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Giant Growth

Giant Canada geese, one of 11 subspecies of Canada geese found in North America, were on considered extinct. Luckily, they were not. From a few hundred birds identified near Rochester, Minnesota, the successful restoration of giant Canadas to much of the United States and Canada has delighted millions of people.

However, the characteristics of giant Canadas that allowed wildlife managers to repopulate the countryside with geese are the same characteristics that lead to these birds populating cities.

Giant Canada geese are more sedentary than their smaller cousins. The three other subspecies of Canada geese that migrate through North Dakota in the fall nest in Canada, and migrate to southern wintering grounds. Giant Canadas nest in southern Canada, North Dakota, and other states as far south as Oklahoma. If the winter is mild at least some will stay in the state all year. The majority of the birds raised in North Dakota do not migrate as far south as the other subspecies.

"They're opportunistic," Johnson stated. "They take advantage of nesting situations wherever they're available, and that brings them in close contact with man.

"And in thse urban situations, there's nothing that really makes them develop a fear of man during the portion of the year they're in the cities. Even in the fall they're not being hunted."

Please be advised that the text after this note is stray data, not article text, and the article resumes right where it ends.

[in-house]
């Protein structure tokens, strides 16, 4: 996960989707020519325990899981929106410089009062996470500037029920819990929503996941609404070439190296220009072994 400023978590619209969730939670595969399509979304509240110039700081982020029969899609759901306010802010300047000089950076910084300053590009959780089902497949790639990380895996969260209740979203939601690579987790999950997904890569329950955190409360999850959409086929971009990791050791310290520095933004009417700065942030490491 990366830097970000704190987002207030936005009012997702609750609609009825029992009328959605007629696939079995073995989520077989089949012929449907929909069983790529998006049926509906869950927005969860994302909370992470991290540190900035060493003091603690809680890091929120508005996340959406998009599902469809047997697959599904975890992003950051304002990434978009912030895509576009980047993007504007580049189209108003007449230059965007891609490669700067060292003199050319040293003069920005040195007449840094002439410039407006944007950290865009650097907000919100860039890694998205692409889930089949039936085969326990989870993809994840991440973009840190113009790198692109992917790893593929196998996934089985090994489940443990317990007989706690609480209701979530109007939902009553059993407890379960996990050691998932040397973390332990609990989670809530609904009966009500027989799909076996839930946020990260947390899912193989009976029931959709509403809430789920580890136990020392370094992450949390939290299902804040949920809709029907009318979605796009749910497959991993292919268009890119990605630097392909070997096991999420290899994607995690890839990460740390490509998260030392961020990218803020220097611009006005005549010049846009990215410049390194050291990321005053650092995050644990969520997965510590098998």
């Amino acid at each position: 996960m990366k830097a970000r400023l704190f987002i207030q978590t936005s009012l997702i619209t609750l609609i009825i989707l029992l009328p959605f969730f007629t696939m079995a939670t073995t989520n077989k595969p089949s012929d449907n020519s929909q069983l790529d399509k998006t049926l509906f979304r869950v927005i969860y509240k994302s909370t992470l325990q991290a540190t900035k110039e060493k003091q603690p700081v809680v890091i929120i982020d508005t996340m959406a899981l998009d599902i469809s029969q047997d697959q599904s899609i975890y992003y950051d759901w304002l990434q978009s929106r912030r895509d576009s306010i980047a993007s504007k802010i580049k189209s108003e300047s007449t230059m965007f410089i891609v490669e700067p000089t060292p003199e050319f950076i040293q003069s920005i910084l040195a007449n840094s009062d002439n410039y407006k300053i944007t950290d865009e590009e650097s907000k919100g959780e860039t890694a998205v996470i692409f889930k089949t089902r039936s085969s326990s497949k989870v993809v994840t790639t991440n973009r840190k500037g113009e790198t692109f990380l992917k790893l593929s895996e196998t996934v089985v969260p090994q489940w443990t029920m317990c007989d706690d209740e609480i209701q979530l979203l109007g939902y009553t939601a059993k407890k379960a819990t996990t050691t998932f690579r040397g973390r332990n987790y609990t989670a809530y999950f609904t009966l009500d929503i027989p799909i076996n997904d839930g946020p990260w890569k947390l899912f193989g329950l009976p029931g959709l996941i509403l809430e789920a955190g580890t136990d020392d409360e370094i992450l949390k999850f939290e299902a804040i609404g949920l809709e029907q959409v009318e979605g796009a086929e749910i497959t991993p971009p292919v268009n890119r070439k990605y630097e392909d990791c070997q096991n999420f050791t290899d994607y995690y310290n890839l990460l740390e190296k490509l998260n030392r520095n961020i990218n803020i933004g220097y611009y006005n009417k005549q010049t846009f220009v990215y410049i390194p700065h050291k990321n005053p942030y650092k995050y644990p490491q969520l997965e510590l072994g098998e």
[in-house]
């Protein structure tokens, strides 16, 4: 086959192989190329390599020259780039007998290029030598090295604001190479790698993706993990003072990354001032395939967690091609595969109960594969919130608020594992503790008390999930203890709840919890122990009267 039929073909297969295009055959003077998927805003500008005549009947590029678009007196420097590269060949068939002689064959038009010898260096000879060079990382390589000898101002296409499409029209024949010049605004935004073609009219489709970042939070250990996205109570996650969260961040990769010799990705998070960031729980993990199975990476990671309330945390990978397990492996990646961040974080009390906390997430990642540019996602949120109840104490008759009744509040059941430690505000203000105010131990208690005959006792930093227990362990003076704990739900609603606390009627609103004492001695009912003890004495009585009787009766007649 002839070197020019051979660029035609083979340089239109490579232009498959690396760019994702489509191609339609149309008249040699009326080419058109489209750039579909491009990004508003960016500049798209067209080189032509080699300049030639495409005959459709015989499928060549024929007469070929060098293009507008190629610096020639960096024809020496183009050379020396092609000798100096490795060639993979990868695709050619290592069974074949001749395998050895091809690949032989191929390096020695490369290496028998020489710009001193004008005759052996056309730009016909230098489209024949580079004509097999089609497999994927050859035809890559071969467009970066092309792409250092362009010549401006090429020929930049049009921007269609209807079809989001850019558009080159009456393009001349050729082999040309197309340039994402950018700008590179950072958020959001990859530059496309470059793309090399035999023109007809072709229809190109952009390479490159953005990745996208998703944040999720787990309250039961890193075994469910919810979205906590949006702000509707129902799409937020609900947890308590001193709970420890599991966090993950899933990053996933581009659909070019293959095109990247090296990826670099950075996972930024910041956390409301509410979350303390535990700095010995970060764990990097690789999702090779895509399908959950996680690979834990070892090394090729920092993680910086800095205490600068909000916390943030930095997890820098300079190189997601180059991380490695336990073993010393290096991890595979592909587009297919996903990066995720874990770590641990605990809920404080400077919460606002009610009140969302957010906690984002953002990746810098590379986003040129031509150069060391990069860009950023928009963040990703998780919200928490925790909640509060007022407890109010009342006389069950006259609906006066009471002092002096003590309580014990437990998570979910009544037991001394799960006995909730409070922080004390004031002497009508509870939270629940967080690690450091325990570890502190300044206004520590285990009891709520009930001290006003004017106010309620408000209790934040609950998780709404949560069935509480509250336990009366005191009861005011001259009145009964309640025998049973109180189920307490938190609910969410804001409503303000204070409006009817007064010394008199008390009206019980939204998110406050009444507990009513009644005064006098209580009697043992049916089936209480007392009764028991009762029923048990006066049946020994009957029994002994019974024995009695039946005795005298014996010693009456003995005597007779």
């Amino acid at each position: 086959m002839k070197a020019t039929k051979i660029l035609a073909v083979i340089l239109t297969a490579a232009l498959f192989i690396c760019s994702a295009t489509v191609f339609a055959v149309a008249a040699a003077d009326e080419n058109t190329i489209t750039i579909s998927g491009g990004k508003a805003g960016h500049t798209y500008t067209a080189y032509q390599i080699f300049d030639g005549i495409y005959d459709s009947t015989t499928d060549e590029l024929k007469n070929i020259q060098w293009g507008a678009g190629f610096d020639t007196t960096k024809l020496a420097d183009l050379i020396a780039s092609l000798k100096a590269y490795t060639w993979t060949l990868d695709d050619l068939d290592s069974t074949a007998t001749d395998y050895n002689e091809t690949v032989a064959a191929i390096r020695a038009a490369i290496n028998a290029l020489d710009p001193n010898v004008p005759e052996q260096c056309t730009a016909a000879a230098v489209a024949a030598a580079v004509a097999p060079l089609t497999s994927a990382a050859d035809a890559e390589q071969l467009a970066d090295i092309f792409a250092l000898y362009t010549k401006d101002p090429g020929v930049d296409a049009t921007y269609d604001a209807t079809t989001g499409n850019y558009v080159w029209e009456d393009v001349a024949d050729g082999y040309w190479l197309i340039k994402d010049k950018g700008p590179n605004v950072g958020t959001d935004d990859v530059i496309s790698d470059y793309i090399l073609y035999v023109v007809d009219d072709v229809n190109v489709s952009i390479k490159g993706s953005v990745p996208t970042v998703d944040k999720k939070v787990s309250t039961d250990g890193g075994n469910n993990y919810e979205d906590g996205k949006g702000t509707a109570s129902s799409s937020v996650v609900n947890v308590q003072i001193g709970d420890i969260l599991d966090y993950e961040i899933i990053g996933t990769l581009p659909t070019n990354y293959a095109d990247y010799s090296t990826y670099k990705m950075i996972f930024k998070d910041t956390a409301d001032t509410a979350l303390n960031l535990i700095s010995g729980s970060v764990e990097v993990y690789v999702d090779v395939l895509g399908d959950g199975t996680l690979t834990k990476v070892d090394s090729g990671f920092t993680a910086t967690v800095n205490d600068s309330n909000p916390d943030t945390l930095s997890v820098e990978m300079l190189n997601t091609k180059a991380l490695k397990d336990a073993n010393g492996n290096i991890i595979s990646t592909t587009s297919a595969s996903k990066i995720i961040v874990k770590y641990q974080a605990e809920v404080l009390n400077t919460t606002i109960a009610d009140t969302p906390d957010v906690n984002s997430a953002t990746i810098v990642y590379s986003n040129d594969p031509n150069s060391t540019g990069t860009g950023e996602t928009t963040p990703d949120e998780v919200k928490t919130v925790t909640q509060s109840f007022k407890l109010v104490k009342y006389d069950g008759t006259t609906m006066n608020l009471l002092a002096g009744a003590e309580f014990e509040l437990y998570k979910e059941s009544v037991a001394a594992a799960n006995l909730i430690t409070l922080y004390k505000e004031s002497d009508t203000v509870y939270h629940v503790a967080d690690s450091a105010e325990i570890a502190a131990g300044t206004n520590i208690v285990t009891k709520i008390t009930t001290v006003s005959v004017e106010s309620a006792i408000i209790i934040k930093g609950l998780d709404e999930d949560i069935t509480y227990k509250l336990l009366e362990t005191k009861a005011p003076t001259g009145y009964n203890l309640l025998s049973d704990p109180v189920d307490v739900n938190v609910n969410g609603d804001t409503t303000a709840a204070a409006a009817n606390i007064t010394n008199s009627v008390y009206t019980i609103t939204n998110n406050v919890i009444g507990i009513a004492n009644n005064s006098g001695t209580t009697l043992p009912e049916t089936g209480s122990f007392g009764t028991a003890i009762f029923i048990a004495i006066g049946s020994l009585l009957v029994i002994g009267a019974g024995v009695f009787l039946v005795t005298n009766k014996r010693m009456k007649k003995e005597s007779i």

In fact, man created many of the nesting sites used by giant Canada geese. That's still part of the restoration effort in North Dakota, and Johnson encourages people to put up structures and become part of the effort. But, he cautions, if you live close to water in a city, and don't want a bunch of geese feeding in your lawn, you might want to reconsider.

While one family of geese is likely a tolerable number, 2-5 years done the road one family might become five, and they could become a nuisance.

Giant Canada geese begin to breed when they reach two years of age. Females return to the area where they learned to fly to begin nesting. While the structure in which they were hatched might be occupied, theu will find someplace to nest.

"Giant Canada geese are very traditional," Johnson says. "They tend to use the same places each year to nest, rear their young, and overwinter. They're adaptable and long-lived (up to 20 or more years).

"When you add the refuge aspect of an urban situation, the birds are not hunted and mortality is low. All these lead to a rapid population build-up"

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